In January 2011 compared with December 2010, the industrial producer price index rose by 1.5% in the Eurozone and by 1.4% in the EU27
In December 2010, prices increased by 0.8% and 1.2% respectively.
In January 2011 compared with January 2010, industrial producer prices gained 6.1% in the Eurozone and 6.5% in the EU27. Why?

Monthly changes
In January 2011, compared with the previous month, prices in total industry excluding the energy sector increased by 0.8% in both the Eurozone and the EU27.
Prices in the energy sector rose by 3.2% and 2.5% respectively.
Among the Member States for which data are available, the highest increases in the total index were recorded in Spain (+2.4%), the Netherlands (+2.1%), Belgium and Portugal (both +1.9%). Decreases were observed in Sweden (-1.3%), Denmark (-0.5%) and Cyprus (-0.1%).
Annual changes
In January 2011 compared with January 2010, prices in total industry excluding the energy sector increased by 3.9% in the Eurozone and by 4.0% in the EU27. Prices in the energy sector gained 12.5% and 12.7% respectively.
Among the Member States for which data are available, the largest increases in the total index were observed in Bulgaria (+11.1%), Lithuania and the Netherlands (both +10.3%), and the smallest in Malta (+0.8%), Slovakia (+1.9%) and Sweden (+2.5%).

6) To what extent though is growth in some of the EU and Eurozone member states is pushing prices up?

+0.2% from Q3 2010 and +2.1% from Q3 of 2009

Eurostat 2nd estimates for Eurozone GDP Q4 2010:
+0.3% from Q3 2010 and +2.0% from Q3 of 2009

Let's see what the Q4 2010 GDP compared to Q4 GDP 2009 stats look like, ie how fast Eurozone and other economies are growing (source Eurostat data):

Eurozone 16 (whole) and Eurozone 17 (whole): both 2.0%
EU27 as a whole: 2.1%

Belgium 1.8%
Germany 4.0% (!)
Estonia 6.6%
Ireland N/A
Greece -6.6%
Spain 0.6%
France 1.5%
Italy 1.3%
Cyprus 2.2%
Lux N/A
Malta N/A
NL 2.4%
Austria 2.7%
Portugal 1.2%
Slovenia 1.9%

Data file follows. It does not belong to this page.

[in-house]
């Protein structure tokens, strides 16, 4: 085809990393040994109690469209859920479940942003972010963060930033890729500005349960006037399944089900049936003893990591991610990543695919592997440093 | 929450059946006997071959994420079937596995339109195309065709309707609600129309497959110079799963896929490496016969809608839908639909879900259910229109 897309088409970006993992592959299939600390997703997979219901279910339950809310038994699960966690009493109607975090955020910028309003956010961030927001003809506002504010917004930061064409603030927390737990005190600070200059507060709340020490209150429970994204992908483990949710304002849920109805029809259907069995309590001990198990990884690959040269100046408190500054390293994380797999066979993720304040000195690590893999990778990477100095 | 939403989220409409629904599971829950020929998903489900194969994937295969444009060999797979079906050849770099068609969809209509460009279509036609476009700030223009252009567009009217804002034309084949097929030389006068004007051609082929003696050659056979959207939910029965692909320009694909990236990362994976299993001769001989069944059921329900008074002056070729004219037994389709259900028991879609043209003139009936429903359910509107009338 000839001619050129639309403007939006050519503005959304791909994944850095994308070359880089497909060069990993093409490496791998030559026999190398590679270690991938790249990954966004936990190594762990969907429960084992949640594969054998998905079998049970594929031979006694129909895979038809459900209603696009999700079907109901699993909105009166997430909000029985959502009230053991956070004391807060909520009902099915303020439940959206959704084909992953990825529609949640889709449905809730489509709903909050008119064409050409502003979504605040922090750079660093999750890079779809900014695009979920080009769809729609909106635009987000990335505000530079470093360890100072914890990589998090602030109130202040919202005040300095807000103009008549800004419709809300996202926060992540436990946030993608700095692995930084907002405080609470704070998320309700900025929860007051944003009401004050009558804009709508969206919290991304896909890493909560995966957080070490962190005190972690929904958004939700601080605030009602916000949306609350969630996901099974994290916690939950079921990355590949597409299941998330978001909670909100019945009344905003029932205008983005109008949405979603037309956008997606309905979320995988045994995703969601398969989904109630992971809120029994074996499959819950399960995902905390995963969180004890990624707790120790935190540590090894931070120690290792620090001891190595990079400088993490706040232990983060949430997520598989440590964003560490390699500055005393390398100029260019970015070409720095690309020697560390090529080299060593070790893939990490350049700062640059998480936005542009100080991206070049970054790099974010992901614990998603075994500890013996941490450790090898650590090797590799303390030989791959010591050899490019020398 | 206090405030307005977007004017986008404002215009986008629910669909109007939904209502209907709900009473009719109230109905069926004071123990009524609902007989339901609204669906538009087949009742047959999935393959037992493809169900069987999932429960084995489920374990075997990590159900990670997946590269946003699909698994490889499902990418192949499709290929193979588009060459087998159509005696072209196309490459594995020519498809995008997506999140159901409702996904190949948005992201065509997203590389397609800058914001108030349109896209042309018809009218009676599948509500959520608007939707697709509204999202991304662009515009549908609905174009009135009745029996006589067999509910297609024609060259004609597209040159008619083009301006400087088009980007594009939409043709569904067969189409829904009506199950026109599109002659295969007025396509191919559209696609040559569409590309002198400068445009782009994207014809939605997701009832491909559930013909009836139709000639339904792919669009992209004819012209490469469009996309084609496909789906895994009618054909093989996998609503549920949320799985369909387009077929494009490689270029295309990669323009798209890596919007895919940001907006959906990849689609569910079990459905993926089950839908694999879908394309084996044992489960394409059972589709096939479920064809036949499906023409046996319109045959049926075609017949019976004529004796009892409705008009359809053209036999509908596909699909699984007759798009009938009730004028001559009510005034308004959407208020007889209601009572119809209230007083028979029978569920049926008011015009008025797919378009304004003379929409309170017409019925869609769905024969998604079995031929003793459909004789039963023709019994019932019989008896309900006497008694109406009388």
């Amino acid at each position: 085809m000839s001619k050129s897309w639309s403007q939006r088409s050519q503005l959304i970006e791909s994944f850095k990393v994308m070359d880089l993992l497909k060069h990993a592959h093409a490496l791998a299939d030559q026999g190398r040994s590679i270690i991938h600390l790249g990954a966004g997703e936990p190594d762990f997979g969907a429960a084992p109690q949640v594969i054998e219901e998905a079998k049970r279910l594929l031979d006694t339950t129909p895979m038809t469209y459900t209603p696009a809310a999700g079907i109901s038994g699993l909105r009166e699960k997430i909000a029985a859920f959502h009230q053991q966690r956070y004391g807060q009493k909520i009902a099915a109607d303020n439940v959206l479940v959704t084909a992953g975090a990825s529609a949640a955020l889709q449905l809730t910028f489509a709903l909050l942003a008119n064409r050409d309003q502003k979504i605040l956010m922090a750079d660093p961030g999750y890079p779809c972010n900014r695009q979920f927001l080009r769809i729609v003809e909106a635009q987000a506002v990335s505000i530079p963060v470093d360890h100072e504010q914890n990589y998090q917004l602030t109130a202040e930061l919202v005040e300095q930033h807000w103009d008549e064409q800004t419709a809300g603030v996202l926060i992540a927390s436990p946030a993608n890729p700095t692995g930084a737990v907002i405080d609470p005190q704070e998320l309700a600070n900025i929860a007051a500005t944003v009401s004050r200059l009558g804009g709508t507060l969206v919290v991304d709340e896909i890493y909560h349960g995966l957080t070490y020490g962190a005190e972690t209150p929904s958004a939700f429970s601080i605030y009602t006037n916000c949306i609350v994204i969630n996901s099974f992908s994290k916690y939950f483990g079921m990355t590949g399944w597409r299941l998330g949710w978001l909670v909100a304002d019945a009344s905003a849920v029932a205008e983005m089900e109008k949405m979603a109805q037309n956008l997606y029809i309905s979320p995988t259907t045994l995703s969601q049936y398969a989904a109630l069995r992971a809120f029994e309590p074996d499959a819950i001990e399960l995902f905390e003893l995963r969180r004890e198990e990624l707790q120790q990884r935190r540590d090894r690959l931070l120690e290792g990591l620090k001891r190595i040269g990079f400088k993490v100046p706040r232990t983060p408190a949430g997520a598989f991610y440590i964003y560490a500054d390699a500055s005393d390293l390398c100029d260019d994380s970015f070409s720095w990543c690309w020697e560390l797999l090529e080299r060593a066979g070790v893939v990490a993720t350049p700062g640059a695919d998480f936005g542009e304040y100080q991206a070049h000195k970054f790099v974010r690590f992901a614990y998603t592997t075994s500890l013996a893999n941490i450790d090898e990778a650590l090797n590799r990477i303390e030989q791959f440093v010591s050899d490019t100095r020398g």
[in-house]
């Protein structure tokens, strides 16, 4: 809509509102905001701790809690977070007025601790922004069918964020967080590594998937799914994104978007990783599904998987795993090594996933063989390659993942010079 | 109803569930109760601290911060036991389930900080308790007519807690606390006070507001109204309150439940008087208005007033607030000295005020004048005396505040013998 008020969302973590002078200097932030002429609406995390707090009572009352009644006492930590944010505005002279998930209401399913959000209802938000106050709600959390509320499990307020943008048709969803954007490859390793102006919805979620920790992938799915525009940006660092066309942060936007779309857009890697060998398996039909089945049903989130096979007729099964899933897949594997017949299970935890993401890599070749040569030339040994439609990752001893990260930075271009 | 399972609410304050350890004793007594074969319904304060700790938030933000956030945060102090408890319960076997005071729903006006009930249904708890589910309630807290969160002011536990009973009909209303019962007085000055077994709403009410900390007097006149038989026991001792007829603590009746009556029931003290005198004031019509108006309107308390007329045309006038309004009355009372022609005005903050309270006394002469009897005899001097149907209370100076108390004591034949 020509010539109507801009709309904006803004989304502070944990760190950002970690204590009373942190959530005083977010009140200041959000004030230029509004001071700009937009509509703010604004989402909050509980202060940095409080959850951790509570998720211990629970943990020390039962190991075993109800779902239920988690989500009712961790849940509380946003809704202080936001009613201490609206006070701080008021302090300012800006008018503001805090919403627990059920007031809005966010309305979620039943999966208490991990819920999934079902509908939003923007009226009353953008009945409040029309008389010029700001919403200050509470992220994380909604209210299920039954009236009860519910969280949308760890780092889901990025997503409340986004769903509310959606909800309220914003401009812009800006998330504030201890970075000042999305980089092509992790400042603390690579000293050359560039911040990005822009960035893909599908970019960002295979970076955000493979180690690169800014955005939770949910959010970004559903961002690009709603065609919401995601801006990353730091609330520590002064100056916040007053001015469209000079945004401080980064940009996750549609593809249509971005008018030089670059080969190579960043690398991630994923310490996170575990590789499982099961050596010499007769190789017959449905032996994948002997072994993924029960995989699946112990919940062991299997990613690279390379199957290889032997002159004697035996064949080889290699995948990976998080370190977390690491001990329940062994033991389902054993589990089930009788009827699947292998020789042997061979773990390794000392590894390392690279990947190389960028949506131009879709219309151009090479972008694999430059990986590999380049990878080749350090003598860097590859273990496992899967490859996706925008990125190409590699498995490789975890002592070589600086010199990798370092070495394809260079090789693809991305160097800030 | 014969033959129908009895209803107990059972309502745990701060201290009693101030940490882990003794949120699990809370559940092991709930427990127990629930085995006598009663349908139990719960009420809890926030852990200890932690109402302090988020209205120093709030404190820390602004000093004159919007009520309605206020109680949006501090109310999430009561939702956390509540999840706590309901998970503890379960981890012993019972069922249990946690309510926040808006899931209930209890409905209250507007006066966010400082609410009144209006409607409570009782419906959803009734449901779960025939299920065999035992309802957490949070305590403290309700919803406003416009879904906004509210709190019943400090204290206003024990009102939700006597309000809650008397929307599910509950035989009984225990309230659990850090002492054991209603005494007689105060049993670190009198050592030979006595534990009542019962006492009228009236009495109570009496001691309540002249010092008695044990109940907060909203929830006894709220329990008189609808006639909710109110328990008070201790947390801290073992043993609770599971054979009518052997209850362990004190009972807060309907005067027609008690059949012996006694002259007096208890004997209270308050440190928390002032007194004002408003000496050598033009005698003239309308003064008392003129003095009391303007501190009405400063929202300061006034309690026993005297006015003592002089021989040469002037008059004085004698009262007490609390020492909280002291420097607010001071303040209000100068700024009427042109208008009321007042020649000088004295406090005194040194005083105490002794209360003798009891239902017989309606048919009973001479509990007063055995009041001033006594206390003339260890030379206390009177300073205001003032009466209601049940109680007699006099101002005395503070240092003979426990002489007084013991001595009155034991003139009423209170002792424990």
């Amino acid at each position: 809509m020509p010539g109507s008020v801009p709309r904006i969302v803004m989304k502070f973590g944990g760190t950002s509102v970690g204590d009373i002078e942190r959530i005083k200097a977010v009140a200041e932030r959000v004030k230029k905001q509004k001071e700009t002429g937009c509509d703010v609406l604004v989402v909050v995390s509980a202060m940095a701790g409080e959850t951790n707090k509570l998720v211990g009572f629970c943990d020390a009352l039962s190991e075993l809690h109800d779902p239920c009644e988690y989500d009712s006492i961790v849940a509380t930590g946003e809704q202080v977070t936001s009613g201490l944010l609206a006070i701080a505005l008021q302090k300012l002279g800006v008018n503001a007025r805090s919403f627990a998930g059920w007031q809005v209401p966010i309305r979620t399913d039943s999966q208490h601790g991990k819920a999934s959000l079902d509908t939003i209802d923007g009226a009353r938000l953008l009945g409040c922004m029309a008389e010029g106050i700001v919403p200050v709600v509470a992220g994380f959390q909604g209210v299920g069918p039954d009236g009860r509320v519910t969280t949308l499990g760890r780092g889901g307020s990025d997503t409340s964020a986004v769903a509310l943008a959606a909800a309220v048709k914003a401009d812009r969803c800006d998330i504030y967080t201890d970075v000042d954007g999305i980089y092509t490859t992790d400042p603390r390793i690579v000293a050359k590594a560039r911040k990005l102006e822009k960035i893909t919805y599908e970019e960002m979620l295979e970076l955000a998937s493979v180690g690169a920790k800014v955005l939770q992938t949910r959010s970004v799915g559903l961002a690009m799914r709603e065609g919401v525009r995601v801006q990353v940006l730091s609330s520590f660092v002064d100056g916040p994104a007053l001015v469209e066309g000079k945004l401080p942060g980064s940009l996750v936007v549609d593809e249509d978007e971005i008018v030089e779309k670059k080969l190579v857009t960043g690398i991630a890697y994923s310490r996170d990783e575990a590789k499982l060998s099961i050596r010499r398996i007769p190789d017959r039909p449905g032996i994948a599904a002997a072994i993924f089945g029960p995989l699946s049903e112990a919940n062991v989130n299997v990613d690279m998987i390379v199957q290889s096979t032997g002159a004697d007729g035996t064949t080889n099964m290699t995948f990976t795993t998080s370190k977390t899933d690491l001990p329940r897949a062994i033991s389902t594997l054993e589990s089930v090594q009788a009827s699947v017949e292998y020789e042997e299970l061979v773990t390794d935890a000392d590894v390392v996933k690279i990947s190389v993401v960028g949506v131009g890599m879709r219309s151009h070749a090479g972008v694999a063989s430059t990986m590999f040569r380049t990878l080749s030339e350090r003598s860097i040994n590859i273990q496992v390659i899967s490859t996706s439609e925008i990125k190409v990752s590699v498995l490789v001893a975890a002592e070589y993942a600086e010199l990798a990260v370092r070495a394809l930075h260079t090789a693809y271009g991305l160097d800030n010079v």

Slovakia 3.4%
Finland 5.0%

Estonia and NL based on not seasonally adjusted data

Thus only Estonia, Germany, Finland and Slovakia are growing (Q4 2010) at rates that are above 3%, a threshold many claim is needed for employment creation.

So is the Eurozone overheating with a 2.1% GDP growth rate (Q4 2010 vs Q4 2009)? To the extent that a 2.3% inflation in January and a flash estimate of 2.4% in February (against a traditional and somewhat "dogmatic" target of 2.0%) aided by global issues in the prices of some staple foods and oil justifies serious consideration by "some" central bankers in the Eurozone to raise the interest rate in the near future?

7) On Monday: Employment, Social Policy, Health and Consumer Affairs Council, 7 March 2011, Brussels. Read more via EUROPA - Press Releases

8) On Monday 7 March at 12.00 CET, the European Commission will issue a decision and press release concerning the historical aviation emissions

9) Antitrust: The European Commission closes probe into Hollywood studios after they change terms of contracts for digitisation of European cinemas.

10) Scottish parliament elections May 5. According to the Guardian, the LibDems are trailing very badly in the polls, as low as 8%!

11) Finally: BBC News reports that China says it will boost its defence budget in 2011.
Let me remind you that according to the CIA World Factbook (estimate) in 2006 China tied with Greece at No21 in military spending/capita, way above USA & all EU except Greece!

PS. So, what it is gonna be: pact or reform? EU27 or Eurozone17+? Schengen style or not?